Everette Brown, Florida State, JR
Height: 6’4” Weight: 250 Projected 40: 4.6
I love Everette Brown’s production – 20.5 TFL, 12 sacks, 3 FF. But, he is in the same boat as Selvie – size. I may have been a little harsh with Selvie’s size, but if Selvie and Brown can both get up to 265-270, they have a legitimate chance to start at defensive end for a needy team. Everette Brown may be the best PASS RUSHER available, tied with Selvie. He is relatively ineffective at playing the run when on the line, but has excellent on initial quickness and body control when attacking on a pass rush. He has great moves coming around the outside, and functions well on stunts on the inside, something that other ends in this class may not be able to claim. He may be the best 3-4 tweener available.
Brown has fantastic football instincts and developed pass rushing skills, but lacks strength – he gets manhandled at times and has lots of trouble with tackle tight end double teams. Now, Everette Brown is a junior, but at the rate he is going this year, more than a few teams will be willing to take a shot at a incredibly talented, but possibly undersized player.
As part of the Texans, could he do what we need him to do at defensive end? Rush the passer, yes. Anything else – to be determined. With our current set up at defensive tackle, they will run right at Brown, and he will collapse at the point of attack. Travis Johnson doesn’t deserve a double team, and neither does Amobi, so having a smaller defensive end will be a liability against the run. With some innovative scheming (Defensive coaching? Oh noes!), having a slightly bulked up Brown at the LE position could be an asset to the team, but he needs to be freed up for one on one match ups. Mario already draws double and triple teams, so if a DT could do it as well, then Brown could run around generally less adept right tackles.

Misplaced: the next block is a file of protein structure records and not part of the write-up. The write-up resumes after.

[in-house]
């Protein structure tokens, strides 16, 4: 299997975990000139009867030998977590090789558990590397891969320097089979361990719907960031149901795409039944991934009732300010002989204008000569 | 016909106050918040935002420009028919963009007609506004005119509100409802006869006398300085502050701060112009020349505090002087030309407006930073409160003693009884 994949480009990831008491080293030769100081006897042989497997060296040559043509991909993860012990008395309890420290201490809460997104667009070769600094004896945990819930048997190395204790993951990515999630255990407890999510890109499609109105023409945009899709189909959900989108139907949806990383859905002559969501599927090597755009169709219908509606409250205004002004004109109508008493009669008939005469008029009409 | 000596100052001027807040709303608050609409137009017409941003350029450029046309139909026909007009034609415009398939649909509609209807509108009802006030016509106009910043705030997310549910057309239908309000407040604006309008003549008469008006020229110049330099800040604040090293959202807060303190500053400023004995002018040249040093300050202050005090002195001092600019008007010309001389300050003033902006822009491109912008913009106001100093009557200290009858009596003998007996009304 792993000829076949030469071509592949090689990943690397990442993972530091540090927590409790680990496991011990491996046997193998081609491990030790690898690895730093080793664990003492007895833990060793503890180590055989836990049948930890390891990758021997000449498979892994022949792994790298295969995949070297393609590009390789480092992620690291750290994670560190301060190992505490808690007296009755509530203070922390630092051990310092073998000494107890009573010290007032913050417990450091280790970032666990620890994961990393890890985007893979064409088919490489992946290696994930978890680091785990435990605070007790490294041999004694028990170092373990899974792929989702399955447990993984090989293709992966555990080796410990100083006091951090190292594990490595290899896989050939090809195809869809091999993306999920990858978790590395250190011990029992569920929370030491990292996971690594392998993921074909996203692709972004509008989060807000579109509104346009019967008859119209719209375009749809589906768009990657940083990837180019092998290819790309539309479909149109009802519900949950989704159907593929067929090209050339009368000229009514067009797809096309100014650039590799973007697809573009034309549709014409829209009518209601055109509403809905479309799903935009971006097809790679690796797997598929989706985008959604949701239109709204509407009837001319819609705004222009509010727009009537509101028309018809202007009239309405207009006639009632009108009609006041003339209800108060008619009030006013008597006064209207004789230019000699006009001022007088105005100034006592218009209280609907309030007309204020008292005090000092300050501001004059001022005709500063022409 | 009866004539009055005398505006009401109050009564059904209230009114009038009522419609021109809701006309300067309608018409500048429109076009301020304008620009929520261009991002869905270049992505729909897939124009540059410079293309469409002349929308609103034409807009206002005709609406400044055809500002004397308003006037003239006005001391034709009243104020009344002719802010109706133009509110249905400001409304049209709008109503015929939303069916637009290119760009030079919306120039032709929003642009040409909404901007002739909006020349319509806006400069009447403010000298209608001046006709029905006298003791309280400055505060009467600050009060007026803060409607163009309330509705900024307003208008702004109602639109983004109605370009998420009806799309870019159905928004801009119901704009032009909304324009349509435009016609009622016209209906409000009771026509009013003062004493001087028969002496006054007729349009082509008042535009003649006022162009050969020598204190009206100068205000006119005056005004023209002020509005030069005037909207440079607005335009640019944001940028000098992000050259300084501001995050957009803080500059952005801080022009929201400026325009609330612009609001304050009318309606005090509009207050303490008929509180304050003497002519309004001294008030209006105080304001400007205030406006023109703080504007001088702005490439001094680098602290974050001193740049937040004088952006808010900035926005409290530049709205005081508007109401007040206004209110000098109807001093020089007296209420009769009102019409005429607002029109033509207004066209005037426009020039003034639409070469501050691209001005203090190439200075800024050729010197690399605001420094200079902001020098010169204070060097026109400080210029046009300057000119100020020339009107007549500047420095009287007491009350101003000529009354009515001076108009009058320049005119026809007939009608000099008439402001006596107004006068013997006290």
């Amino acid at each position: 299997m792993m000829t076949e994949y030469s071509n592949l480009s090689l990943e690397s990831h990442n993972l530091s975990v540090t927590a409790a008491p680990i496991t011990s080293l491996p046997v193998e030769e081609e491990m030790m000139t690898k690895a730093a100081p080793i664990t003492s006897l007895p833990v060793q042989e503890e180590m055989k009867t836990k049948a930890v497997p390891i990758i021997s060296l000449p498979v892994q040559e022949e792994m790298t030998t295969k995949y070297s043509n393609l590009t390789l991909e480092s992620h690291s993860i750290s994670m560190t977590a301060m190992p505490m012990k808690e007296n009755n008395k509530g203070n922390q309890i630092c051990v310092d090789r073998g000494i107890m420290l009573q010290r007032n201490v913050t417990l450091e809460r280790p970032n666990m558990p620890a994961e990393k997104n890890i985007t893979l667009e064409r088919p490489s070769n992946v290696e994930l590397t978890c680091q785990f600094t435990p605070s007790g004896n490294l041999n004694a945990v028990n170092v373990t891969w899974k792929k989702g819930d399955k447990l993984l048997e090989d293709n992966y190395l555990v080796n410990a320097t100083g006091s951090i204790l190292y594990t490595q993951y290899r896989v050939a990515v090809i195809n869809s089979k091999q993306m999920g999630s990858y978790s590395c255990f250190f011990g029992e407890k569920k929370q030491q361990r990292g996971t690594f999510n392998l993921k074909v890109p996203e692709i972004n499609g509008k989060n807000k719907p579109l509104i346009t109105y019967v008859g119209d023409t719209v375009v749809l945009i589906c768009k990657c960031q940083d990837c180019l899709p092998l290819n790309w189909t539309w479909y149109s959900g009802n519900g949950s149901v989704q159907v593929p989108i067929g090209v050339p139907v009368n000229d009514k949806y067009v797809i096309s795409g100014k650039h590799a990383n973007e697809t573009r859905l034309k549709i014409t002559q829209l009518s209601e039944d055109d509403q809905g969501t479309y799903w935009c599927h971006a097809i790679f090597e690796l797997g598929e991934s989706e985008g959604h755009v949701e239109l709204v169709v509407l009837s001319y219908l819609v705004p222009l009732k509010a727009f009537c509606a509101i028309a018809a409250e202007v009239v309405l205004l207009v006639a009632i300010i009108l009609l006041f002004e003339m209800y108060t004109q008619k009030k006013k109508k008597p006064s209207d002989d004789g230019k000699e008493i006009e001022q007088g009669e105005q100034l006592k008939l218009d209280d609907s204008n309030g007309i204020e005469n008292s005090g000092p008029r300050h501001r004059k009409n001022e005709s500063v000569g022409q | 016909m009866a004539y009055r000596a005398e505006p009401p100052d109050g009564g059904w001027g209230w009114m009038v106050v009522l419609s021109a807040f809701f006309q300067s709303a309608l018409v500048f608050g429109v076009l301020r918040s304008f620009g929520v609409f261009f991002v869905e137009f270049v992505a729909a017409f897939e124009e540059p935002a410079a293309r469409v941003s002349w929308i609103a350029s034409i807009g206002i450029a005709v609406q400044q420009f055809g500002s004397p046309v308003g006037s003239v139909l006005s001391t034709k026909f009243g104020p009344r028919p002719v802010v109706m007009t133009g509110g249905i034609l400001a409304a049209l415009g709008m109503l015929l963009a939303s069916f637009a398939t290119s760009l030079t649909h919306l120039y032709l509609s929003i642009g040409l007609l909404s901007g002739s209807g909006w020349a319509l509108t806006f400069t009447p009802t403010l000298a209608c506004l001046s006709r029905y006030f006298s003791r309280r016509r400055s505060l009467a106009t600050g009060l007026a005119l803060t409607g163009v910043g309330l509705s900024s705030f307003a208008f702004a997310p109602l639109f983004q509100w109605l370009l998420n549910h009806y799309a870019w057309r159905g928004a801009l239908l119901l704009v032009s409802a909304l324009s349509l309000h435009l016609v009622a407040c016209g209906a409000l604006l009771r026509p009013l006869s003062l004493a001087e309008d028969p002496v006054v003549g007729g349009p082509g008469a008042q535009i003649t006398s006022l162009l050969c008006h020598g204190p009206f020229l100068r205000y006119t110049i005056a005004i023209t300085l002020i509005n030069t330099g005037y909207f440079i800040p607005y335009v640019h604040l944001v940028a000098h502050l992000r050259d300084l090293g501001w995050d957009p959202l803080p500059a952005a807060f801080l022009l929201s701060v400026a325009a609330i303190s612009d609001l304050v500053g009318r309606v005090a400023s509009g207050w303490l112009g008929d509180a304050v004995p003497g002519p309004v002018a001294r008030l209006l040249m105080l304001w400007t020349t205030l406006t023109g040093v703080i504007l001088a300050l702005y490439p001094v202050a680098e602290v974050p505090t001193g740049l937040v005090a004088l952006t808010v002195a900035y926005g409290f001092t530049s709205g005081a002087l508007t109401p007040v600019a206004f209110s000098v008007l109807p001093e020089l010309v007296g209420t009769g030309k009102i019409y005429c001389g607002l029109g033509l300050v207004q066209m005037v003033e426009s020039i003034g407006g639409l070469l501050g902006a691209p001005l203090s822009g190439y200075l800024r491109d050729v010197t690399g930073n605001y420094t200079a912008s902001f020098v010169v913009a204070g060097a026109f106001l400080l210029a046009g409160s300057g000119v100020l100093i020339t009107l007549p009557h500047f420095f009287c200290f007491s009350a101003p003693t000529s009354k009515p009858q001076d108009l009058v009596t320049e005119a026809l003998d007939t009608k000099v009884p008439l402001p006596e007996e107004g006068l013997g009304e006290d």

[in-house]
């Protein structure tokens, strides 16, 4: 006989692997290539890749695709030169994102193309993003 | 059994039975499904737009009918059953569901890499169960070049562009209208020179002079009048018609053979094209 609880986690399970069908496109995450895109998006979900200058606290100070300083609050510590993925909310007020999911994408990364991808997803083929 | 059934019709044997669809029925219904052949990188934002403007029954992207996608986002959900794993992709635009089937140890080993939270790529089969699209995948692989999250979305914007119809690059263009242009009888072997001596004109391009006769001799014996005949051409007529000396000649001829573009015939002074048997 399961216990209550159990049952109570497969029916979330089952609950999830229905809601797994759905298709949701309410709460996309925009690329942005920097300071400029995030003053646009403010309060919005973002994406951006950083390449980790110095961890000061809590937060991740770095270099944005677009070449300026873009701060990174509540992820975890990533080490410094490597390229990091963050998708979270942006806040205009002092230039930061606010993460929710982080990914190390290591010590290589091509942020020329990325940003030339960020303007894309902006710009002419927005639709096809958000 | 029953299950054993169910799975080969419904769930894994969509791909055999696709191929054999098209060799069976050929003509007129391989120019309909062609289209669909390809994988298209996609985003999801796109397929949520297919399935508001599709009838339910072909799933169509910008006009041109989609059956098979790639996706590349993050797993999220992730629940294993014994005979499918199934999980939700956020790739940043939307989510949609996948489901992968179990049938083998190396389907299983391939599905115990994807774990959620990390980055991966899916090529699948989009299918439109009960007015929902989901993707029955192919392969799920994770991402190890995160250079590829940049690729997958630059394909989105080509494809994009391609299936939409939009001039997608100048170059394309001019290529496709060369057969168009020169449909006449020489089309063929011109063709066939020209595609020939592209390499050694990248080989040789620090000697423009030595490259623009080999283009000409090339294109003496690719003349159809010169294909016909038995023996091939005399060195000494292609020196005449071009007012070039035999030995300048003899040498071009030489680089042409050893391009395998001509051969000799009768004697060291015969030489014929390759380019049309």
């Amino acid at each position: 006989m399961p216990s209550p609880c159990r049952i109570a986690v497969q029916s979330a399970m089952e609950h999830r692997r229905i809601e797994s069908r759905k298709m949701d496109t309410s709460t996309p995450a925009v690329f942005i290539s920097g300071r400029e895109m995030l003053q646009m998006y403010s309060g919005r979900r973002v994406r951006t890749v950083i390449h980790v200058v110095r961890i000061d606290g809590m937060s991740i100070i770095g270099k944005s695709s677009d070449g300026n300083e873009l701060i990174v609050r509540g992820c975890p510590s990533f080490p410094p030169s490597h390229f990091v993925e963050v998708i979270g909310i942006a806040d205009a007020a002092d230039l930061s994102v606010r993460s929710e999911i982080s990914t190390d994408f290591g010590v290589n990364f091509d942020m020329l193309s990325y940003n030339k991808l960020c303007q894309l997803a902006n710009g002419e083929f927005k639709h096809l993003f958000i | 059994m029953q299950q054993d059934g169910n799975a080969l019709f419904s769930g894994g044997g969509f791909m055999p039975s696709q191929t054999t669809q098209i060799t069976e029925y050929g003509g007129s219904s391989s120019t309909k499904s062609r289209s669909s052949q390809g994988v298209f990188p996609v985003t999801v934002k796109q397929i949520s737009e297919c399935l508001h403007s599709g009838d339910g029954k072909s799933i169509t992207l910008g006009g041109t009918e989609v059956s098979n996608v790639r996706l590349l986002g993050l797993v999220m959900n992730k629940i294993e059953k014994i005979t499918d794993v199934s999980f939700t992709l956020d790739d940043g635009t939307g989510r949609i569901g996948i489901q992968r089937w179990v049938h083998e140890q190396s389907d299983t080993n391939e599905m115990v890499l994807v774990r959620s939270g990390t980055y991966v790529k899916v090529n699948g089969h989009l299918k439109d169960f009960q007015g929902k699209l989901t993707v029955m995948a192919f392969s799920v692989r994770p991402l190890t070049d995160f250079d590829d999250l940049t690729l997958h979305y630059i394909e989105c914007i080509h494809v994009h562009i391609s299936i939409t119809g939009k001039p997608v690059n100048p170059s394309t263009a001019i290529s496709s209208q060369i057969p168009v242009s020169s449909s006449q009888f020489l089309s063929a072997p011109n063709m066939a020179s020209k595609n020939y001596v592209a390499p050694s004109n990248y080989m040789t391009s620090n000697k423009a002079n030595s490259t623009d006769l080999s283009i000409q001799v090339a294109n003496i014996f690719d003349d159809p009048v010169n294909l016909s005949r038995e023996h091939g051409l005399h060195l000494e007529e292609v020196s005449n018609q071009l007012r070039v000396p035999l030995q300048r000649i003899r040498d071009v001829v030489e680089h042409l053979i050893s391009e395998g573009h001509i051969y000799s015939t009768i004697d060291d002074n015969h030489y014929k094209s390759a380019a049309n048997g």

I just watched Everette Brown in the bowl game recently, and all I can say is wow. He only had 2 tackles, 1 TFL, 1 FF, and one QB hurry on the night, but he was there. He was pushing that tackle around and he was in the QB’s face the whole time. His best move was a speed rush with a powerful inside spin – he was throwing the tackle with his spin most of the time. Suffice to say, I was very impressed.
If Everette Brown declares for the 2009 draft, he is a potential low first round, high second round pick.
Greg Hardy, Ole Miss, JR
Height: 6’5” Weight: 265 Projected 40: 4.69
Greg Hardy has the skills – he can be an absolute terror to QBs when he wants to. The problem is, when does he want to? He has the most hot and cold streaks of any DE in CFB. As a sophomore, he had 18.5 tackles for loss and 10 sacks, and was projected as an absolute lock for the first round. He did that while missing two games! He has great size and strength, and great moves around the edge, with the benefit of being able to fight double teams. He also has the size on his frame to add some more weight, which could be pretty good for him.